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TU-6 Data Details

TU-6 Increase smoking cessation during pregnancy

About the Data

Description of the data source, numerator, denominator, survey questions, and other relevant details about the national estimate.

National Data Source
National Health Interview Survey (NHIS); Centers for Disease Control and Prevention, National Center for Health Statistics (CDC/NCHS)
Changed Since the Healthy People 2020 Launch
No
Measure
percent 
Baseline (Year)
11.3 (2005)
Target
30.0
Target-Setting Method
Retention of Healthy People 2010 target
Numerator
Number of females aged 18 to 49 years who reported having a live birth in the past 5 years and smoking at any time during their pregnancy with their last child and who quit smoking in their first trimester and stayed off cigarettes for the rest of their pregnancy
Denominator
Number of females aged 18 to 49 years who reported having a live birth in the past 5 years and smoking at any time during their pregnancy with their last child
Questions Used to Obtain the National Baseline Data

From the 2005 National Health Interview Survey:

[NUMERATOR:]

(Has/have) (you/Person) given birth to a liveborn infant in the past 5 years?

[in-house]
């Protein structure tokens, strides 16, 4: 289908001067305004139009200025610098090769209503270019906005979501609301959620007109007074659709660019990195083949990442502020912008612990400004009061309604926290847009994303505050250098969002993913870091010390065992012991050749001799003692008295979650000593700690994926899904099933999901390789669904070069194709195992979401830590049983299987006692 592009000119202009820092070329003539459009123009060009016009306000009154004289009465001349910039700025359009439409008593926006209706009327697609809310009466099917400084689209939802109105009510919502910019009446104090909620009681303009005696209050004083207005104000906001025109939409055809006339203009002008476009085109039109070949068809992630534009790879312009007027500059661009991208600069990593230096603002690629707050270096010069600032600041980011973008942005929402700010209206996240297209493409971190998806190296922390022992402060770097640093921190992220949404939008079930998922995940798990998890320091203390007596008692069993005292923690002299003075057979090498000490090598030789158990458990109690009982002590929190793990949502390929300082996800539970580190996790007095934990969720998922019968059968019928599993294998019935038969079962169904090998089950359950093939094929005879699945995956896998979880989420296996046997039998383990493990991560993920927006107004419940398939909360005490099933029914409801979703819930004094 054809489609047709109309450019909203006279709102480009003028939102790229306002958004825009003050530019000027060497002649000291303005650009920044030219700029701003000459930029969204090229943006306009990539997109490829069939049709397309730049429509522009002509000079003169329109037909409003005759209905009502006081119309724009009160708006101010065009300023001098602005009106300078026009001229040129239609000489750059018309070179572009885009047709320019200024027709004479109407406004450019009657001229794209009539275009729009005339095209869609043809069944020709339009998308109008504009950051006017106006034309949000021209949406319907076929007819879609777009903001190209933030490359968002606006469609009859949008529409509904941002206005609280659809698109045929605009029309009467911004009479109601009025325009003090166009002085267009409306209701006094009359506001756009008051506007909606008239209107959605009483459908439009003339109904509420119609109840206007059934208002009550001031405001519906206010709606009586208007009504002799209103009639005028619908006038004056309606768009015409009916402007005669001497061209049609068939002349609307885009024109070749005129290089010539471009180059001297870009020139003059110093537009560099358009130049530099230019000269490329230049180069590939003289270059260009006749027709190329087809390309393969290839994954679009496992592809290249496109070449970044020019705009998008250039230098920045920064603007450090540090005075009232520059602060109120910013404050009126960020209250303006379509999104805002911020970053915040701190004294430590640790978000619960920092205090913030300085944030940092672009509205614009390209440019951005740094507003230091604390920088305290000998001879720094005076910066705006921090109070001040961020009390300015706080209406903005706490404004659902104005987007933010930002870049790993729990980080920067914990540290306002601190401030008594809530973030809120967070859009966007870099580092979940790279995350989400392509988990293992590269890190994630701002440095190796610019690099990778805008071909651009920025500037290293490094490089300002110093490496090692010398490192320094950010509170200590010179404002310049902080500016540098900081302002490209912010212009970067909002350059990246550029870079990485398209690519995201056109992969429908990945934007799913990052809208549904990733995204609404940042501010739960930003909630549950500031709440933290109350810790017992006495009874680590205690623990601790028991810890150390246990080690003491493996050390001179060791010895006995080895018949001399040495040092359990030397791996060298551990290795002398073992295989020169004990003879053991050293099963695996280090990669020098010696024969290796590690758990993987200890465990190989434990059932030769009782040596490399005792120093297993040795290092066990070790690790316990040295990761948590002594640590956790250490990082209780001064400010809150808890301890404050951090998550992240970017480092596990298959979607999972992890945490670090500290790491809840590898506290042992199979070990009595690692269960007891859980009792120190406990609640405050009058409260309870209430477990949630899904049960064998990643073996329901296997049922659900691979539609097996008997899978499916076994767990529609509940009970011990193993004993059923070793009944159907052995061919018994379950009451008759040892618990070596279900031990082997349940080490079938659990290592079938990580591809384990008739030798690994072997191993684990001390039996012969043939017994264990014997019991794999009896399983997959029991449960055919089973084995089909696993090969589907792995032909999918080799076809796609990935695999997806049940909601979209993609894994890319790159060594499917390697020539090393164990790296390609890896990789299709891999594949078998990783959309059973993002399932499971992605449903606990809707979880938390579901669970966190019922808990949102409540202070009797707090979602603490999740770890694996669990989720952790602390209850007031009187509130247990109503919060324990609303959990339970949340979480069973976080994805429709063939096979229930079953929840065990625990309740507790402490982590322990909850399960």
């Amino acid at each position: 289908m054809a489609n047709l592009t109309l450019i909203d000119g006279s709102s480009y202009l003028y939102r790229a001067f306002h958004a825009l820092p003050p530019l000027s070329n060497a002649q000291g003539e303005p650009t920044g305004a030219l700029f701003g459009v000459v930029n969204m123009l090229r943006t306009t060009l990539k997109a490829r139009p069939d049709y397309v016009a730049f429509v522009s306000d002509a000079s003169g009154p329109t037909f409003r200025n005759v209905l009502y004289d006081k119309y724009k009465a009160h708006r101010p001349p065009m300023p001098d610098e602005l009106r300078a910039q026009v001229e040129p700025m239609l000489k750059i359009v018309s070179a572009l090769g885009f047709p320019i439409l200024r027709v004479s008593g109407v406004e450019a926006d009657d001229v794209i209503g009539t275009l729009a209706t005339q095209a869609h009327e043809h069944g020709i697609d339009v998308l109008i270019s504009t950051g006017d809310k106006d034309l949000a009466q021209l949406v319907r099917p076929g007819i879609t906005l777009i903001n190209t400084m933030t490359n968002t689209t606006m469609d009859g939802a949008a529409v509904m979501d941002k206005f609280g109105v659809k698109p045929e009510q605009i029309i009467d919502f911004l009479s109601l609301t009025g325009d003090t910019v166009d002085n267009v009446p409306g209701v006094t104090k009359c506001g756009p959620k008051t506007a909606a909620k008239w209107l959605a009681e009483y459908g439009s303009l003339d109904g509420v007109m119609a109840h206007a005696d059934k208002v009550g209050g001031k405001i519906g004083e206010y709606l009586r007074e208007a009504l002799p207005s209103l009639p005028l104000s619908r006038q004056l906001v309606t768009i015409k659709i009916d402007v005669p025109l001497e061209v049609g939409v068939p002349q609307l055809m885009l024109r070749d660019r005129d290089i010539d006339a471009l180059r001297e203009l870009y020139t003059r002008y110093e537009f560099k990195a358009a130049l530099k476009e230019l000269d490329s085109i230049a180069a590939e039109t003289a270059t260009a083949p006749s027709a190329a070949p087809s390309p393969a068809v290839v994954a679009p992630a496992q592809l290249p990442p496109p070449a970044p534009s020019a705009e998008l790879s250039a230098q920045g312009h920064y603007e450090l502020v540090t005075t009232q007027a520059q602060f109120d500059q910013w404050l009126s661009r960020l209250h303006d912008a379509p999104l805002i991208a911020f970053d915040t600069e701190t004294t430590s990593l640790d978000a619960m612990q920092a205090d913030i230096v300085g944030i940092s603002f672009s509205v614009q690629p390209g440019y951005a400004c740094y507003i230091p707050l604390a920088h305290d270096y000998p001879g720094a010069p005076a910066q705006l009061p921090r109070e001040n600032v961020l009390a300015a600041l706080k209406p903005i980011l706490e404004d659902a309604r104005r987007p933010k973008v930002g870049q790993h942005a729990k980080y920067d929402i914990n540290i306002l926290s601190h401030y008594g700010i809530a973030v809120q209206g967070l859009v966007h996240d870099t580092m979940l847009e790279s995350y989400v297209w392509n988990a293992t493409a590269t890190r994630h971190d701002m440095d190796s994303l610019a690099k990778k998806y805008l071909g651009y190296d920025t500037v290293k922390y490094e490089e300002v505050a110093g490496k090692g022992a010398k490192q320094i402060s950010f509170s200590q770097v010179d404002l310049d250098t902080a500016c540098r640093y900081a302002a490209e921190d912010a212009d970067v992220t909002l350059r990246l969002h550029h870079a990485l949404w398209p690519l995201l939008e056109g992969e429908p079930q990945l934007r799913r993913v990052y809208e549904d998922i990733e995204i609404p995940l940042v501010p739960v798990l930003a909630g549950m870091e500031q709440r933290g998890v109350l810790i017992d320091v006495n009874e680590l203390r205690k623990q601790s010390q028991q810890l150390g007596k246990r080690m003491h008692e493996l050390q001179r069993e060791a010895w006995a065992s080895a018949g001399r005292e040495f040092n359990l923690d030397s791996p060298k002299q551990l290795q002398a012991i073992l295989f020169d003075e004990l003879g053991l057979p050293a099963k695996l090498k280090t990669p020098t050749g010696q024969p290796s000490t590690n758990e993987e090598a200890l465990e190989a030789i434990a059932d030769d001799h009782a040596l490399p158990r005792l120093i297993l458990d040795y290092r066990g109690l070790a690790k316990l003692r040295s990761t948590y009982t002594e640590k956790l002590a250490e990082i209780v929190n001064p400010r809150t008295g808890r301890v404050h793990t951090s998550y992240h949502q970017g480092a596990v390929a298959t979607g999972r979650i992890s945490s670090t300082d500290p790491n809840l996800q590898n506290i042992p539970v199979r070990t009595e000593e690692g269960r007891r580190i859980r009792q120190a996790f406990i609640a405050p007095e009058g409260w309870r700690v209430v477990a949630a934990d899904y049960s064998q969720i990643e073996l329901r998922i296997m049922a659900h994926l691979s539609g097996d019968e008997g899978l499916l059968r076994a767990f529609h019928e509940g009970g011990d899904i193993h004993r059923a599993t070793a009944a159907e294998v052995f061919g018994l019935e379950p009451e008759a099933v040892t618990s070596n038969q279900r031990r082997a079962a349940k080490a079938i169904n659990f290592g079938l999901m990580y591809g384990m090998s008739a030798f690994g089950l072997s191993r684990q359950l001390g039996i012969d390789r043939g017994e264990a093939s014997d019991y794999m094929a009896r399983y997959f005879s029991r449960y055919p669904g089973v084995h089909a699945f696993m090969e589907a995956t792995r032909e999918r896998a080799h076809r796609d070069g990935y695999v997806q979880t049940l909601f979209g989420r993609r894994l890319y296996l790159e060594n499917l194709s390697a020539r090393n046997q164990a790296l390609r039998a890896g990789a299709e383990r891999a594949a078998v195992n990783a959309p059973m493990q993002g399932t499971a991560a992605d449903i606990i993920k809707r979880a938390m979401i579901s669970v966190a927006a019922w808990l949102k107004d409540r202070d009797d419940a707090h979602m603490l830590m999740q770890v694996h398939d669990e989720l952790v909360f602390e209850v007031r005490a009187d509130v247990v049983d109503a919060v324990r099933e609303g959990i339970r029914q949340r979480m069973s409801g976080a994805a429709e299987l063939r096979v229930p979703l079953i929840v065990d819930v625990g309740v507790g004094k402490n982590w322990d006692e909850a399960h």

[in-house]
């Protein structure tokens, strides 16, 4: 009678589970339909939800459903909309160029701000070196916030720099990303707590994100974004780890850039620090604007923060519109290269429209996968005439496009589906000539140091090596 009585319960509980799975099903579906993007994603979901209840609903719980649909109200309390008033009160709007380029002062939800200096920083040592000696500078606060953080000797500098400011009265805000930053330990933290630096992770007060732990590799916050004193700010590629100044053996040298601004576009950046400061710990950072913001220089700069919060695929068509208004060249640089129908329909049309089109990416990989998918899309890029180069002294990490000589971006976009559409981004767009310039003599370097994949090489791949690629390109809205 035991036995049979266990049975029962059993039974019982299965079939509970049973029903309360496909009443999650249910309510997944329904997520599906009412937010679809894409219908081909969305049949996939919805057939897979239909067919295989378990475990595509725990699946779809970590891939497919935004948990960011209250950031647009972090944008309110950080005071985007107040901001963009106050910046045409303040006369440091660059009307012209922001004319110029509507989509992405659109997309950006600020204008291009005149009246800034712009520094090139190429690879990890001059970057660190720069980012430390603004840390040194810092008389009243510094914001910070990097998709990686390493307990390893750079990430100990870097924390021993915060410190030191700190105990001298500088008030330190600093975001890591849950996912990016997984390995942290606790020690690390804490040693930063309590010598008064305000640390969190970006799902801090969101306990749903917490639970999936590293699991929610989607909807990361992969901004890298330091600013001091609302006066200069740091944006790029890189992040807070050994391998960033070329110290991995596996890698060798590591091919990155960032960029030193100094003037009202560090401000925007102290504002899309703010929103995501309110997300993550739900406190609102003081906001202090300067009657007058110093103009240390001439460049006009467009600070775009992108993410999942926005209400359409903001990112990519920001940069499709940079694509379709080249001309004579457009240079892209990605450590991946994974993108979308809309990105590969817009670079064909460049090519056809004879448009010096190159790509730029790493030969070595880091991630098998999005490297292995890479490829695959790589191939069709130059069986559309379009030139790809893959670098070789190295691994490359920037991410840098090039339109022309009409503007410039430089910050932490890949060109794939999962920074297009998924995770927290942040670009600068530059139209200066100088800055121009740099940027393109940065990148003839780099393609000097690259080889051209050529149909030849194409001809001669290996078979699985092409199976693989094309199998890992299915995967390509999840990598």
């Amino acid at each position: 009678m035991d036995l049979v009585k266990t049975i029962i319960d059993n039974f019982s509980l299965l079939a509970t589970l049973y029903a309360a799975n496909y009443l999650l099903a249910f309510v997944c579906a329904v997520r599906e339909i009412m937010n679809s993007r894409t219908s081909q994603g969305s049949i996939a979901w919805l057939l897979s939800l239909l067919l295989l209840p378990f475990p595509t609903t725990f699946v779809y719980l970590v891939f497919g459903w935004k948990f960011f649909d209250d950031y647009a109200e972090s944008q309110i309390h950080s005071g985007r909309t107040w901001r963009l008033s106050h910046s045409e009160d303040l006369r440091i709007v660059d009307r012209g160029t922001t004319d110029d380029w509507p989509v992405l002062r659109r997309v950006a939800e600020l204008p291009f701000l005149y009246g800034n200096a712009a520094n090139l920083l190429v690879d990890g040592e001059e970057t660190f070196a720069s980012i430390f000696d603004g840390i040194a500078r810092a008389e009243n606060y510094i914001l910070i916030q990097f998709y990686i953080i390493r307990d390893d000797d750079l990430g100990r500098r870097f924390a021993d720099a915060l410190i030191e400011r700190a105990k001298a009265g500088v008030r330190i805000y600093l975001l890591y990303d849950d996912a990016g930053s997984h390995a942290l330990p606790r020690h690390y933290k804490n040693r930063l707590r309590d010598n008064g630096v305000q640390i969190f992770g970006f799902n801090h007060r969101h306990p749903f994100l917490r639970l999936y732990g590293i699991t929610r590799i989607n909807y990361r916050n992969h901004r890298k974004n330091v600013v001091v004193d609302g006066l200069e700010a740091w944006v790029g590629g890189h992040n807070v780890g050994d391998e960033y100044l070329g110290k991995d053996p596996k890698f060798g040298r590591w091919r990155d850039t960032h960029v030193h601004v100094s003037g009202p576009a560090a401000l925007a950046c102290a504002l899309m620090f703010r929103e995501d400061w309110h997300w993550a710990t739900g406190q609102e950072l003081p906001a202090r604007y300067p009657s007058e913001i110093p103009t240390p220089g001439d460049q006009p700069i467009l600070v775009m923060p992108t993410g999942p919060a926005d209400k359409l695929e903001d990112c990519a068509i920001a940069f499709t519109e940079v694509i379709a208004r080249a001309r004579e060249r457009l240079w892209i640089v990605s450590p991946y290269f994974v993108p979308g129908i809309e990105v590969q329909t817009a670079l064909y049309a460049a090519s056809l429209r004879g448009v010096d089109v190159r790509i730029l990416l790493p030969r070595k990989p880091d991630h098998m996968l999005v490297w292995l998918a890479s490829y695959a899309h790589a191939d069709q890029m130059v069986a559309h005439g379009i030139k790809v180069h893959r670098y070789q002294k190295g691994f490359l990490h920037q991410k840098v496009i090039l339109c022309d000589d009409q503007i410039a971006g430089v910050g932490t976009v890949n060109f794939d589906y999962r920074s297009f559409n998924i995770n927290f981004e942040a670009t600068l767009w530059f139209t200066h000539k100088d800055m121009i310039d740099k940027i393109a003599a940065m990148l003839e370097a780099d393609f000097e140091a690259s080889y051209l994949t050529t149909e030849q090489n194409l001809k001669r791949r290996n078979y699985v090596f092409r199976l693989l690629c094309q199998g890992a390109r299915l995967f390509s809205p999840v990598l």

1. Yes
  2. No

[If yes:]

Were you smoking cigarettes when you became pregnant with your last child?

  1. Yes
  2. No

[If yes:]

Did you smoke cigarettes at any time during your pregnancy with your last child?

  1. Yes
  2. No

[If yes:]

Did you quit smoking for 7 days or longer during your pregnancy with your last child?

  1. Yes
  2. No

[If yes:]

In what month of your pregnancy did you first quit for 7 days or longer?

Did you start smoking again during that pregnancy or did you stay off cigarettes for the rest of the pregnancy?

  1. Yes
  2. No
Data Collection Frequency
Periodic
Comparable Healthy People 2010 Objective
Retained from HP2010 objective
Methodology Notes

Females classified as smoking during pregnancy and quitting are those who answered “Yes” to smoking at any time during their pregnancy with their last child, “Yes” to quitting smoking for 7 days or longer, reported that the month they quit was the first through the third, and answered “No” to starting smoking again during the pregnancy.

References

Additional resources about the objective.

  1. CDC. Smoking prevalence among women of reproductive age---United States, 2006. MMWR 2008; 57:849-852.
  2. CDC. Women and Smoking: A Report of the Surgeon General. Atlanta, GA: U.S. Department of Health and Human Services, CDC, National Center for Chronic Disease Prevention and Health Promotion, Office on Smoking and Health; 2001.